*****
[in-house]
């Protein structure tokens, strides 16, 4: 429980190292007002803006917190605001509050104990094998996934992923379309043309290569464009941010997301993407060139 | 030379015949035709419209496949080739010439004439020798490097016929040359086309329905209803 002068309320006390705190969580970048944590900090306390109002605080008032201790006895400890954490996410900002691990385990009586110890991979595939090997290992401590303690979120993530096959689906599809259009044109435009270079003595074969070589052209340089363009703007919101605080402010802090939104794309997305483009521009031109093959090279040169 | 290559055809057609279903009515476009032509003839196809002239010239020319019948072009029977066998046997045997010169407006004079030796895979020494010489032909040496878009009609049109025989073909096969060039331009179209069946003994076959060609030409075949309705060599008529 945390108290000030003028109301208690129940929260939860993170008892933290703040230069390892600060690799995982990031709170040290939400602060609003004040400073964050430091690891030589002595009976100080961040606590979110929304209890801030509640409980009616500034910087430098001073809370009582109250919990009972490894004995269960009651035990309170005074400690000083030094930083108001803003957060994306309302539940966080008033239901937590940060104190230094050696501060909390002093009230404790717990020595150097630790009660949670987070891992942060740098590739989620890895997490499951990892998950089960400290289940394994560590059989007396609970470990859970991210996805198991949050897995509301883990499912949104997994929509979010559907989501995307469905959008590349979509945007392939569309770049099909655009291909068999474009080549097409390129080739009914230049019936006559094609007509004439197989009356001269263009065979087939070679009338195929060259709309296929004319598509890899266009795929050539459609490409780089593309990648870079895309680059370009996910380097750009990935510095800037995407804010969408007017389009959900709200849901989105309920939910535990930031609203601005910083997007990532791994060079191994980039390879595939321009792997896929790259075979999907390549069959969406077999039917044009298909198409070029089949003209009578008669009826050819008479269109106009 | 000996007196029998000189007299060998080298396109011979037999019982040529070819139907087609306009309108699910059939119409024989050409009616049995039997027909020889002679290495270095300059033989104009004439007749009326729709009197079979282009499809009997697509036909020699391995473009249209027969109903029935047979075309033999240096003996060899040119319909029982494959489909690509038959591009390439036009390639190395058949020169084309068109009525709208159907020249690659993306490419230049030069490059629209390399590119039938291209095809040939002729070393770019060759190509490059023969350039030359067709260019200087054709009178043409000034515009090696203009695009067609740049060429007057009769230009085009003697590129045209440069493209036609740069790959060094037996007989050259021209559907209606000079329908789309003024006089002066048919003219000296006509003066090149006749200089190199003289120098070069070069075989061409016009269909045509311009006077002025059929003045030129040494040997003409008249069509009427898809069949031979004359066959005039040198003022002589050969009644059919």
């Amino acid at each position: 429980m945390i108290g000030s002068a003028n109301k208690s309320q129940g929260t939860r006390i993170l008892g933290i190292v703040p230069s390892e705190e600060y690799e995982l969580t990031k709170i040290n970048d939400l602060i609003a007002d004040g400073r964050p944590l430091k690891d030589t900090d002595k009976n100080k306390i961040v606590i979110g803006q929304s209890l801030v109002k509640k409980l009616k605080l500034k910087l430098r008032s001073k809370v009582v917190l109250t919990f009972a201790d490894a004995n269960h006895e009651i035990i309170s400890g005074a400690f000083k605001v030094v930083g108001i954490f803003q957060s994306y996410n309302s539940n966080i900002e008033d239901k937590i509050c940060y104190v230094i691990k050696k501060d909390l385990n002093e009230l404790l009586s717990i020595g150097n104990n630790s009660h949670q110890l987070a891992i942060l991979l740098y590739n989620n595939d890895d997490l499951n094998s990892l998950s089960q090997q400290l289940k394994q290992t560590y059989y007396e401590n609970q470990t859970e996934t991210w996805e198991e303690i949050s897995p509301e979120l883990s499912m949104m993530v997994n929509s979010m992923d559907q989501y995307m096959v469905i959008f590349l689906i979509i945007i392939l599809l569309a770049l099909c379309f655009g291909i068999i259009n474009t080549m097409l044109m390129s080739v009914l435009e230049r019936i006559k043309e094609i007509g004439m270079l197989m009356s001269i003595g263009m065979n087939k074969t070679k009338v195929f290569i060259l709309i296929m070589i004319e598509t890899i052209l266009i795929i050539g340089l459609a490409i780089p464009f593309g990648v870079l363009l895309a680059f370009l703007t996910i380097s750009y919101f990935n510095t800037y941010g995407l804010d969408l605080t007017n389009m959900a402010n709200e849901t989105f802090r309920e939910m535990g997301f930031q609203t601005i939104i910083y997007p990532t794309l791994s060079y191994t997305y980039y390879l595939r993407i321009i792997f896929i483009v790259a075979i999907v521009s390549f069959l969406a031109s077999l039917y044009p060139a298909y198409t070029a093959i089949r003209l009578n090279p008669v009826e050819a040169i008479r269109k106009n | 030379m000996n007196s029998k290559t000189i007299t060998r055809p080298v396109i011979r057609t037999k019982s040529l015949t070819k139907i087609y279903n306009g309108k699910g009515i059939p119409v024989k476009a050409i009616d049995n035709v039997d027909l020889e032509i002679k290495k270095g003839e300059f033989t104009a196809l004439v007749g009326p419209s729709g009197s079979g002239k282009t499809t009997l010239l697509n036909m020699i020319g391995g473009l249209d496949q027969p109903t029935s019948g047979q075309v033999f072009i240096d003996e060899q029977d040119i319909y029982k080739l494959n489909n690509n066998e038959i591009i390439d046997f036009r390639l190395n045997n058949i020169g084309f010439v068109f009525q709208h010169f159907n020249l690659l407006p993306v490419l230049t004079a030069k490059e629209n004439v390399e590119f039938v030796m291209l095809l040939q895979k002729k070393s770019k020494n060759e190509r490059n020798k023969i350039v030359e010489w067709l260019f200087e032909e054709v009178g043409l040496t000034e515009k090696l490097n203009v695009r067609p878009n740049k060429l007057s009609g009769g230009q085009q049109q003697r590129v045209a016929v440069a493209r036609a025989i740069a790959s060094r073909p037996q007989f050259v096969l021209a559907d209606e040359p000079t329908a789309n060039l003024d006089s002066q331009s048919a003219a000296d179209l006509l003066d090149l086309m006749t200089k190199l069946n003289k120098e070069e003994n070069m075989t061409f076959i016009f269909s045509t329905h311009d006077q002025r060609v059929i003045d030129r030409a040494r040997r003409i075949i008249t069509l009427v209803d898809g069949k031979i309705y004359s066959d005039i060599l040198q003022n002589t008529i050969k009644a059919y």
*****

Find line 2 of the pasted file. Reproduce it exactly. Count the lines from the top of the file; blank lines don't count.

């Protein structure tokens, strides 16, 4: 429980190292007002803006917190605001509050104990094998996934992923379309043309290569464009941010997301993407060139 | 030379015949035709419209496949080739010439004439020798490097016929040359086309329905209803 002068309320006390705190969580970048944590900090306390109002605080008032201790006895400890954490996410900002691990385990009586110890991979595939090997290992401590303690979120993530096959689906599809259009044109435009270079003595074969070589052209340089363009703007919101605080402010802090939104794309997305483009521009031109093959090279040169 | 290559055809057609279903009515476009032509003839196809002239010239020319019948072009029977066998046997045997010169407006004079030796895979020494010489032909040496878009009609049109025989073909096969060039331009179209069946003994076959060609030409075949309705060599008529 945390108290000030003028109301208690129940929260939860993170008892933290703040230069390892600060690799995982990031709170040290939400602060609003004040400073964050430091690891030589002595009976100080961040606590979110929304209890801030509640409980009616500034910087430098001073809370009582109250919990009972490894004995269960009651035990309170005074400690000083030094930083108001803003957060994306309302539940966080008033239901937590940060104190230094050696501060909390002093009230404790717990020595150097630790009660949670987070891992942060740098590739989620890895997490499951990892998950089960400290289940394994560590059989007396609970470990859970991210996805198991949050897995509301883990499912949104997994929509979010559907989501995307469905959008590349979509945007392939569309770049099909655009291909068999474009080549097409390129080739009914230049019936006559094609007509004439197989009356001269263009065979087939070679009338195929060259709309296929004319598509890899266009795929050539459609490409780089593309990648870079895309680059370009996910380097750009990935510095800037995407804010969408007017389009959900709200849901989105309920939910535990930031609203601005910083997007990532791994060079191994980039390879595939321009792997896929790259075979999907390549069959969406077999039917044009298909198409070029089949003209009578008669009826050819008479269109106009 | 000996007196029998000189007299060998080298396109011979037999019982040529070819139907087609306009309108699910059939119409024989050409009616049995039997027909020889002679290495270095300059033989104009004439007749009326729709009197079979282009499809009997697509036909020699391995473009249209027969109903029935047979075309033999240096003996060899040119319909029982494959489909690509038959591009390439036009390639190395058949020169084309068109009525709208159907020249690659993306490419230049030069490059629209390399590119039938291209095809040939002729070393770019060759190509490059023969350039030359067709260019200087054709009178043409000034515009090696203009695009067609740049060429007057009769230009085009003697590129045209440069493209036609740069790959060094037996007989050259021209559907209606000079329908789309003024006089002066048919003219000296006509003066090149006749200089190199003289120098070069070069075989061409016009269909045509311009006077002025059929003045030129040494040997003409008249069509009427898809069949031979004359066959005039040198003022002589050969009644059919």